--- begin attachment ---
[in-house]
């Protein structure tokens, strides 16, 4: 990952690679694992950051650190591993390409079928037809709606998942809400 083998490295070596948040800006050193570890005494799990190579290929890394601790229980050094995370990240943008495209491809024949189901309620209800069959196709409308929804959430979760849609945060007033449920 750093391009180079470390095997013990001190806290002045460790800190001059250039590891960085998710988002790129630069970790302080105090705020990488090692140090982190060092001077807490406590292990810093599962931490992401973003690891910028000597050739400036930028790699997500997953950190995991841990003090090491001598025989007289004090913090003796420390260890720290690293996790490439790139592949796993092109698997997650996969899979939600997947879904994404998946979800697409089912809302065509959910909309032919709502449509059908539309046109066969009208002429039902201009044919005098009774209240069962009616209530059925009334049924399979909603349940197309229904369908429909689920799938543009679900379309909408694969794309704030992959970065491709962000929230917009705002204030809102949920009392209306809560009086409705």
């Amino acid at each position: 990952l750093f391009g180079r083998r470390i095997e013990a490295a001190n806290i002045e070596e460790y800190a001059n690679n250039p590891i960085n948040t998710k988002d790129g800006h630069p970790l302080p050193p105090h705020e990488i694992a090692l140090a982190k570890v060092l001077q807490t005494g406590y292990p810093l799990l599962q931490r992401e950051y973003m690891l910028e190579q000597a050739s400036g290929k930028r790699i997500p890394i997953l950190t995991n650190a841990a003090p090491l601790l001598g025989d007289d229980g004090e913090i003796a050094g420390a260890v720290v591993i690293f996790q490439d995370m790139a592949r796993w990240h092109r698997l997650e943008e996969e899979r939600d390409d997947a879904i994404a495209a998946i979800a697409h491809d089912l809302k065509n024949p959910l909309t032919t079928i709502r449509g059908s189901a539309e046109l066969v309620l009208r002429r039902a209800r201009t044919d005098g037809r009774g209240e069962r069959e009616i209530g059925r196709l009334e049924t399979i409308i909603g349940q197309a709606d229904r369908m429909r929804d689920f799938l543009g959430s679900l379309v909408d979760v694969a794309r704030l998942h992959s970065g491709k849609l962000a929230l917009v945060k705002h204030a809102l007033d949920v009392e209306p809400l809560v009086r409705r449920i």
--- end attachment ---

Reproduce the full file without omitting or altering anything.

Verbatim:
[in-house]
């Protein structure tokens, strides 16, 4: 990952690679694992950051650190591993390409079928037809709606998942809400 083998490295070596948040800006050193570890005494799990190579290929890394601790229980050094995370990240943008495209491809024949189901309620209800069959196709409308929804959430979760849609945060007033449920 750093391009180079470390095997013990001190806290002045460790800190001059250039590891960085998710988002790129630069970790302080105090705020990488090692140090982190060092001077807490406590292990810093599962931490992401973003690891910028000597050739400036930028790699997500997953950190995991841990003090090491001598025989007289004090913090003796420390260890720290690293996790490439790139592949796993092109698997997650996969899979939600997947879904994404998946979800697409089912809302065509959910909309032919709502449509059908539309046109066969009208002429039902201009044919005098009774209240069962009616209530059925009334049924399979909603349940197309229904369908429909689920799938543009679900379309909408694969794309704030992959970065491709962000929230917009705002204030809102949920009392209306809560009086409705």
């Amino acid at each position: 990952l750093f391009g180079r083998r470390i095997e013990a490295a001190n806290i002045e070596e460790y800190a001059n690679n250039p590891i960085n948040t998710k988002d790129g800006h630069p970790l302080p050193p105090h705020e990488i694992a090692l140090a982190k570890v060092l001077q807490t005494g406590y292990p810093l799990l599962q931490r992401e950051y973003m690891l910028e190579q000597a050739s400036g290929k930028r790699i997500p890394i997953l950190t995991n650190a841990a003090p090491l601790l001598g025989d007289d229980g004090e913090i003796a050094g420390a260890v720290v591993i690293f996790q490439d995370m790139a592949r796993w990240h092109r698997l997650e943008e996969e899979r939600d390409d997947a879904i994404a495209a998946i979800a697409h491809d089912l809302k065509n024949p959910l909309t032919t079928i709502r449509g059908s189901a539309e046109l066969v309620l009208r002429r039902a209800r201009t044919d005098g037809r009774g209240e069962r069959e009616i209530g059925r196709l009334e049924t399979i409308i909603g349940q197309a709606d229904r369908m429909r929804d689920f799938l543009g959430s679900l379309v909408d979760v694969a794309r704030l998942h992959s970065g491709k849609l962000a929230l917009v945060k705002h204030a809102l007033d949920v009392e209306p809400l809560v009086r409705r449920i």